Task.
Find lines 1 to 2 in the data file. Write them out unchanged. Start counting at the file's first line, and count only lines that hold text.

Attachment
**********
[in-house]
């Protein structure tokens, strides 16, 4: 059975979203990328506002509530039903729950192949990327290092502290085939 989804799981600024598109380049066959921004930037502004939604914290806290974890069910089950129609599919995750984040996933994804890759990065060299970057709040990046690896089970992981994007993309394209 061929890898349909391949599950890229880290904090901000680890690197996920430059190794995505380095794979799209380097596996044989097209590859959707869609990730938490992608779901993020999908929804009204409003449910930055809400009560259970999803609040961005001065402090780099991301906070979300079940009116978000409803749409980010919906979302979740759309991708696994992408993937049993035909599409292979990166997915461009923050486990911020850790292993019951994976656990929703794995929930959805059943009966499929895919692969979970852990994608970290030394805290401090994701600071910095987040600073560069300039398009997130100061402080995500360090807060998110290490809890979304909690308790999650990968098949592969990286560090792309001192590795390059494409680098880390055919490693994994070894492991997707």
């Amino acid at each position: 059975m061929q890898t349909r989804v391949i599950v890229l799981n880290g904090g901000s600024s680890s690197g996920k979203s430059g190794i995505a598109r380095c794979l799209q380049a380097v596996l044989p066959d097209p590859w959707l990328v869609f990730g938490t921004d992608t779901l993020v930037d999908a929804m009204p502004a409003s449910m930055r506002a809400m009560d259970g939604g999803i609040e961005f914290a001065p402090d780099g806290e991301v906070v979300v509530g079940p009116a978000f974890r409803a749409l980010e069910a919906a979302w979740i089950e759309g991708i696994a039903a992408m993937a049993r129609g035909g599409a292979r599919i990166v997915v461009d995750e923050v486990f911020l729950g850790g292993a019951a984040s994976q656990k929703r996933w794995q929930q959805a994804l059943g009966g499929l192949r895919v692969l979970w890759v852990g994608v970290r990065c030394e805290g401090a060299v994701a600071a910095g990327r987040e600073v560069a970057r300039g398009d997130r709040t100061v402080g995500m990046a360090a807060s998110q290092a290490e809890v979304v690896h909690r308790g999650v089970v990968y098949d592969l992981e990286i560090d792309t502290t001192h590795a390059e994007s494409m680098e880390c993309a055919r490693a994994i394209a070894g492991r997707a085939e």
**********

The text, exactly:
[in-house]
């Protein structure tokens, strides 16, 4: 059975979203990328506002509530039903729950192949990327290092502290085939 989804799981600024598109380049066959921004930037502004939604914290806290974890069910089950129609599919995750984040996933994804890759990065060299970057709040990046690896089970992981994007993309394209 061929890898349909391949599950890229880290904090901000680890690197996920430059190794995505380095794979799209380097596996044989097209590859959707869609990730938490992608779901993020999908929804009204409003449910930055809400009560259970999803609040961005001065402090780099991301906070979300079940009116978000409803749409980010919906979302979740759309991708696994992408993937049993035909599409292979990166997915461009923050486990911020850790292993019951994976656990929703794995929930959805059943009966499929895919692969979970852990994608970290030394805290401090994701600071910095987040600073560069300039398009997130100061402080995500360090807060998110290490809890979304909690308790999650990968098949592969990286560090792309001192590795390059494409680098880390055919490693994994070894492991997707």